Career Growth

How to Apply for a Content Marketing Role

I've looked at a lot of job applications over the last 10 years. Most look like DMV forms—it's like the applicant scribbled answers down so they could be done as quickly as possible. A very small percentage of applications stand out.

If you're applying for a job, you owe it to yourself to put your best foot forward. To help, I want to shed some light on what hiring managers are actually looking for in an application. It's not rocket science—in most cases, a few simple tweaks and a little elbow grease will go a long way towards helping you land a great job.


To chat more about this, come join the #career-advice channel in our Content Career Growth Slack community.


Talk about results, not actions, skills or experience.

Every job application has room for a cover letter or personal email. This is your best chance to differentiate yourself. Most people whip up a risk-averse, generic statement that fills a page, but doesn't actually say anything.

Just like content creation, your goal is not to hit a word count, but to say something interesting. The reader should be smarter, happier, more intrigued, etc. after reading whatever you have to say.

Many people aren't sure what to say, so they turn to templates. Cover letter templates are (1) terrible and (2) pervasive. It's obvious when a candidate has borrowed from a template because most templates are boring. (I'll take this a step further: templates tend to squash creativity rather than provide a starting point.) Most templates focus on experience and skills rather than results and performance. Any modern marketing org is going to be sharply focused on getting things done. You need to show that you have a track record of getting things done, not a list of things you briefly worked on.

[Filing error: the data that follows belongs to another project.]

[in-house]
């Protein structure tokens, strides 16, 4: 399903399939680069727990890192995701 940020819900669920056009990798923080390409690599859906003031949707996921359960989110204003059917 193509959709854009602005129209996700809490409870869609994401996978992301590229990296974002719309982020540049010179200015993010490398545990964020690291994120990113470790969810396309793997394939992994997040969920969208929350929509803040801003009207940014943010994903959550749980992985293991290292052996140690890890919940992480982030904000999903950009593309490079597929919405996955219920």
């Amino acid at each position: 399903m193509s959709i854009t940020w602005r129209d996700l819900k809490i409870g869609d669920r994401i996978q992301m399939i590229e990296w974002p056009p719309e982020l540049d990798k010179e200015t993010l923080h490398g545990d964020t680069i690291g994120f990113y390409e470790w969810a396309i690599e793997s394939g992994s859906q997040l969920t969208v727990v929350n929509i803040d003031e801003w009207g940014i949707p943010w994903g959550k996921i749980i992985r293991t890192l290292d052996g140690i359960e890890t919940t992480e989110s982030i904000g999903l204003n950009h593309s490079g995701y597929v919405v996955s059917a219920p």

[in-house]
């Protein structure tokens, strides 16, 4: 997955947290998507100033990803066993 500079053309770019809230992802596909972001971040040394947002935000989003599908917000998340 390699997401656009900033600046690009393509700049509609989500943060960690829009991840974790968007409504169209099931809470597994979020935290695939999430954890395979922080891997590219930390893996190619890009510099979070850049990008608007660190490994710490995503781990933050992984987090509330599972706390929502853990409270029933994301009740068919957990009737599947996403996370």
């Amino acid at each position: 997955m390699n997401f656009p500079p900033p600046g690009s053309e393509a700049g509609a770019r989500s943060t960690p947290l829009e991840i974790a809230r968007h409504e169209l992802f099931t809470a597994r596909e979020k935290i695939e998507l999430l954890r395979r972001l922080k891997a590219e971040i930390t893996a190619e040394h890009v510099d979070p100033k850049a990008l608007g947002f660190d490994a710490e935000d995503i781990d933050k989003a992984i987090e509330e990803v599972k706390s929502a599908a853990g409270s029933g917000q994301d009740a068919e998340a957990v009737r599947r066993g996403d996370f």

Let's just briefly look at the intro of the "marketing cover letter template" from Indeed (with some commentary 😆):

As you can see in the example above, cover letter templates are so vague as to be utterly useless. (The same is true of most generic career advice.) Treat your cover letter like a monthly report. Weave data into a narrative that tells a great story about yourself.

  • Instead of saying something like, "I have experience running a team of freelancers," try, "I vetted and hired a team 12 freelancers. We grew traffic 10-15%/month and stayed well within our budget."
  • Instead of saying, "I built a lifecycle email campaign to help convert trial signups into paying customers," say, "When I realized our trial-to-paid conversation rate was just 10%, I crafted a strategy to address it. Six months later, after interviewing dozens of customers and studying the data, I had executed a lifecycle email strategy that doubled our conversion rate."
  • Instead of saying, "I have some domain expertise in your industry but am eager to learn," try, "I've developed a process for onboarding myself to new material. In my last job, I conducted interviews with internal experts and sought out third-party experts to learn from as well. Within 3 months, I was publishing content that our sales team referred to as 'material that finally helped us close deals.'"